While many artists have some serious moral quandaries about driving their fans to YouTube given Google's suspect data practices, Chris Castle here looks at why Amazon is in fact a far guiltier culprit.
Recently a twenty-five year old Dinorsaur Jr. song called "Over Your Shoulder" agitated musical waters when it mysteriously popped out of the blue ta #18 on the Japanese Billboard charts. Here we look at what exactly went on that earned this quarter-century old tune its renaissance.
In this piece Cherie Hu looks at how Spotify's major investments in third party licensing deals and original podcast development are validating investor predictions and causing it to become the Netflix of audio while potentially putting its brand at risk.
For the DJs and bloggers who have to deal with your MP3s professionally, few things are more frustrating than having an artist provide music which is unlabeled and contains no meta-tag. Correctly labeling your music is, as luck would have it, actually not that hard, and here we walk through exactly how to do it.
Over the past couple of decades, changes to the music ecosystem in relation to the fall and rise of major labels is frequently rehashed at music industry events, but the fate of the indies is often neglected. Here Neil Turkewitz his experience at a recent panel discussing precisely this issue.
Most people are familiar with Shazam as the go-to music identification app, but in addition to it's powers of clarification, Shazam also has the ability to show the user top tracks being Shazam'd the world over.
Music piracy has existed as long the music industry itself, but like every thing else in the biz, it's constantly changing and adapting. The most recent trend appears be impersonation, and has digital buccaneers pinging labels and publicists, claiming to be an artist or manager in order to access their music.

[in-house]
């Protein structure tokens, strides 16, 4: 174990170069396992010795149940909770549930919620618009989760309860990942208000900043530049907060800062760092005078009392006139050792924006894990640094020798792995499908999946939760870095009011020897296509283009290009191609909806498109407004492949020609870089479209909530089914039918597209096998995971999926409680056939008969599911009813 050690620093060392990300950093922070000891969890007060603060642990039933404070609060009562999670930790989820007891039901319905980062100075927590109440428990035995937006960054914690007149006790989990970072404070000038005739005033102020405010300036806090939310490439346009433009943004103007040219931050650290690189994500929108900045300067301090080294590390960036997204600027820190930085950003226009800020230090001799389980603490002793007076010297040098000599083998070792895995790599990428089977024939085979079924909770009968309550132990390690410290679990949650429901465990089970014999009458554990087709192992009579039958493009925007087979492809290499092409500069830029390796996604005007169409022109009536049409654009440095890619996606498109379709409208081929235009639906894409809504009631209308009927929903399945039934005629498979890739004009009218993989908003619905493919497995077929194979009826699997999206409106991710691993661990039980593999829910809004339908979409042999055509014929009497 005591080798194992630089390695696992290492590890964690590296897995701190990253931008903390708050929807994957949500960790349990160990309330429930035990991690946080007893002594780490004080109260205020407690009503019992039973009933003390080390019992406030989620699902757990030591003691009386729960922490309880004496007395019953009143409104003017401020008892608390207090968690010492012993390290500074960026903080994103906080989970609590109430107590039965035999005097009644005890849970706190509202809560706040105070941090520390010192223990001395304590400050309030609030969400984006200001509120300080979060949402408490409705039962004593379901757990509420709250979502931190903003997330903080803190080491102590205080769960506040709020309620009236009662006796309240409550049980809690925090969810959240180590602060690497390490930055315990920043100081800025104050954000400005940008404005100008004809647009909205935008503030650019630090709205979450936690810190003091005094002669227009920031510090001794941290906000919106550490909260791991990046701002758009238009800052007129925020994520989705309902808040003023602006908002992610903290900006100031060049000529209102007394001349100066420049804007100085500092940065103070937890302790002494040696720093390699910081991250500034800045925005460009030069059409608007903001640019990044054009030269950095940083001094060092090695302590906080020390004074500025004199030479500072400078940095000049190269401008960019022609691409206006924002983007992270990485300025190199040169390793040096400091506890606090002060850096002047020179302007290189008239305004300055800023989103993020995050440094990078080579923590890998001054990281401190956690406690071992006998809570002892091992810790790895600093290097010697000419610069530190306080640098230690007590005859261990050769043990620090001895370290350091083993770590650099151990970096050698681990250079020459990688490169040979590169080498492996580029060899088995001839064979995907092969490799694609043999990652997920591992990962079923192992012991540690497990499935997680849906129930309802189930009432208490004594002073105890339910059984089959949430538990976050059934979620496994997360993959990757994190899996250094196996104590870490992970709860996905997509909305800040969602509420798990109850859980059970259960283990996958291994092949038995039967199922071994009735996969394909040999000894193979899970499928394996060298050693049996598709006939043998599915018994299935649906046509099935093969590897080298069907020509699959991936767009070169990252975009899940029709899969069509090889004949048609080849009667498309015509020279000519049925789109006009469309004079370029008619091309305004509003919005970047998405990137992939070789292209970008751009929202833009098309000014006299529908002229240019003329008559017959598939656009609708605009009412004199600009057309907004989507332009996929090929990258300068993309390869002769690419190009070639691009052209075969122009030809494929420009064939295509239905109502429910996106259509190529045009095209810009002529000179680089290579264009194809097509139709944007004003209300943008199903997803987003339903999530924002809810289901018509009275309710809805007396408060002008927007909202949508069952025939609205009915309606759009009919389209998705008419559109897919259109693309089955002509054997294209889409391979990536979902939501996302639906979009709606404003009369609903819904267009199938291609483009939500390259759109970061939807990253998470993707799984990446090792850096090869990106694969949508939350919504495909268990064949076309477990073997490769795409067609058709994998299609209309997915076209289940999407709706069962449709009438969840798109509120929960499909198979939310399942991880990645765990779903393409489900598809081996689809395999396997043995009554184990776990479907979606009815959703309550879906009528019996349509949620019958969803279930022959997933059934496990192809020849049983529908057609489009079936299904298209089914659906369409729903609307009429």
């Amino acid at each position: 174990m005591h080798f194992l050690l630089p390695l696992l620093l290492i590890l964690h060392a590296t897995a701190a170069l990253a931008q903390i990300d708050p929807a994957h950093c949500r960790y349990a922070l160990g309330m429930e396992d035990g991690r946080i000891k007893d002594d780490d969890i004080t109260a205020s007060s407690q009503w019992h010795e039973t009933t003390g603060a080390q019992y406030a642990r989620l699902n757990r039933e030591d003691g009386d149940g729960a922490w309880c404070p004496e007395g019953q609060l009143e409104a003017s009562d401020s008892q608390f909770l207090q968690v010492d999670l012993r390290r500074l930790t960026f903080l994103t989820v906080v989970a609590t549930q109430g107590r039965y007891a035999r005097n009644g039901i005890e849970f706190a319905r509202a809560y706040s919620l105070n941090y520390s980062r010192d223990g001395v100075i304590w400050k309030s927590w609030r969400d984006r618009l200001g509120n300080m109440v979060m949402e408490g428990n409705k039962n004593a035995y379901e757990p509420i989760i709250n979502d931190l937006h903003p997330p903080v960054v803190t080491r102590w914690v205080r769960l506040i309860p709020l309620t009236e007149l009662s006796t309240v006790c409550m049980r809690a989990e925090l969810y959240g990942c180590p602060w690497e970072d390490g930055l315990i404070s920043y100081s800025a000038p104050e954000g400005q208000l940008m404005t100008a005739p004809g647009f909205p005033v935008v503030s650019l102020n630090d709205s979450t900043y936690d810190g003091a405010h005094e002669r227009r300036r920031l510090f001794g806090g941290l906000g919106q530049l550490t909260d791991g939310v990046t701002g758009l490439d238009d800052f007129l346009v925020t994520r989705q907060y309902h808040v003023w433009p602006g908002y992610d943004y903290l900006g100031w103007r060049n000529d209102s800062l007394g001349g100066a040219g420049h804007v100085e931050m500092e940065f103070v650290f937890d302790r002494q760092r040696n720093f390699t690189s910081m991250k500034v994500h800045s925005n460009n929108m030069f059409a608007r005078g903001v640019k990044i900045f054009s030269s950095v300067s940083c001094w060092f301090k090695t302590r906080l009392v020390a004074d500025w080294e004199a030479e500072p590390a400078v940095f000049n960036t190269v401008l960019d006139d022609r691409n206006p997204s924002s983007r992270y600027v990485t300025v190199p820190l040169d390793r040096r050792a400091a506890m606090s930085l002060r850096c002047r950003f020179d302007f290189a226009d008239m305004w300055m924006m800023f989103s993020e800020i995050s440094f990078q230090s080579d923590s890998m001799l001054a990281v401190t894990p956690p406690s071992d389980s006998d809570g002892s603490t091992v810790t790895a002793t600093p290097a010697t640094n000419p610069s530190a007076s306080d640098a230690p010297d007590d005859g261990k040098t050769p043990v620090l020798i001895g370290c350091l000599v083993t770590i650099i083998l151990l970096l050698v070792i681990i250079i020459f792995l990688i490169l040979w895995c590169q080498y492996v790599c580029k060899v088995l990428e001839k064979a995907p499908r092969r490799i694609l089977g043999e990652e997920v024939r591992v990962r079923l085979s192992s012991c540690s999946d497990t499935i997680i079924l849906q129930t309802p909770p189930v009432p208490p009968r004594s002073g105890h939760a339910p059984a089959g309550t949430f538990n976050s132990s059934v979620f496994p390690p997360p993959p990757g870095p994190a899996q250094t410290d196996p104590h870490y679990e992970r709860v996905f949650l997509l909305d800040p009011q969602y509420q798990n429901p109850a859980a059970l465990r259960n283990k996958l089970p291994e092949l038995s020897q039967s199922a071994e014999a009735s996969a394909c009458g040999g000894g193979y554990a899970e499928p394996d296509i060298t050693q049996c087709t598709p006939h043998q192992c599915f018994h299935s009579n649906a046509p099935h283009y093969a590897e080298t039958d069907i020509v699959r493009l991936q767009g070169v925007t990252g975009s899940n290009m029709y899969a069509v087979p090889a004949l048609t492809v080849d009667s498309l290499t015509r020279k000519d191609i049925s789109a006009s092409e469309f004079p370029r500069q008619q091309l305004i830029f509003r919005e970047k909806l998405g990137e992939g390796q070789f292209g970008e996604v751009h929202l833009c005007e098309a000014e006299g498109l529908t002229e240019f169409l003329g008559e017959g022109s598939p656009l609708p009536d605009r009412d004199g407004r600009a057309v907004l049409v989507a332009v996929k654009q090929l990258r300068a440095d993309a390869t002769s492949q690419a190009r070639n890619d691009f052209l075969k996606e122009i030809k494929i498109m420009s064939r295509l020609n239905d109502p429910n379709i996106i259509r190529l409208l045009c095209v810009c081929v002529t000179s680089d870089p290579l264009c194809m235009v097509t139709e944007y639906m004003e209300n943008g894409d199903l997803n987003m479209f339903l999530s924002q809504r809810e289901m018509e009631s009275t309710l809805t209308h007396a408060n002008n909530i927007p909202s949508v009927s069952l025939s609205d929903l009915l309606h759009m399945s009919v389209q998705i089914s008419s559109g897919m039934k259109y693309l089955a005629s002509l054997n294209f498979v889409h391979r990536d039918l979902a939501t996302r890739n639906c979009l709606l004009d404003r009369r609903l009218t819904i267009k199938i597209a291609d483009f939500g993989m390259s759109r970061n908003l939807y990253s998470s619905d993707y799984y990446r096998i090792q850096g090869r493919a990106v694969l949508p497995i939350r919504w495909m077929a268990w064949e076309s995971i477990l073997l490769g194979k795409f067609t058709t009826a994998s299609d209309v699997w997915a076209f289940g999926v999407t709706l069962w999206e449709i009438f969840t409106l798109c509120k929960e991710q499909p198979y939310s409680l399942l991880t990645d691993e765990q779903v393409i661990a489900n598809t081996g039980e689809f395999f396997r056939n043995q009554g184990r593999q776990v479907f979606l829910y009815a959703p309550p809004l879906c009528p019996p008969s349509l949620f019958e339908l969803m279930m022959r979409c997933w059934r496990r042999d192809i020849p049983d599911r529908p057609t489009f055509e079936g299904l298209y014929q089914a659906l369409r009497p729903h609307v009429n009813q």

With such a large number of Spotify subscribers still operating on the free tier, this streaming platform presents a huge opportunity for artists to advertise their music. Here we look at the basics of getting an ad on Spotify, and how to target it at a specific audience.
[UPDATED] 2018 saw music streaming come into its own as the dominant source of recording music revenue. But as streaming volumes swelled, the YouTube value gap and its pitifully small payout percentage became even more apparent.
In the long-running industry-led crusade against stream ripping and torrent sites, the labels have typically come out on top in most battles, with the offending sites usually getting shuttered as a result. Not this time, however, with a foreign stream-ripping site chalking up a win against labels on jurisdictional grounds.
For awhile things looked pretty dark for SoundCloud, and as the audio distribution platform continued to suffer growing losses, both creators and consumers of the sites content began to worry about what sort of changes the company might have to make to stay afloat. Thankfully, a new report from the company has revealed a strong uptick in revenue.
The rise of the online marketplace has, in many ways, made it easier for musicians to get discovered online, but playlist culture often means that even if listeners discover a single song, they may miss the bigger picture - and broader context - of your music and image as an artist.
With conventional broadcast radio now beset from all sides by streaming services, podcasts, and satellite, the future of this form of legacy entertainment is often brought into question, however some key signs suggest it may be weathering the digital storm better than expected.
Once you've finished creating your music, its time to develop a strategy for how you want to release it. With so many digital distributors out, it picking one can be a difficult choice, something made more complicated by the decision of whether you want to pay an upfront fee, or allow the distributor to share your revenue.
While Spotify has been a fairly polarizing company in the music industry since its inception, with many in the business feeling that it's financial practices are less than fair, this piece looks at how the platform (and its new 'block' feature) is actually beneficial to both artists and consumers.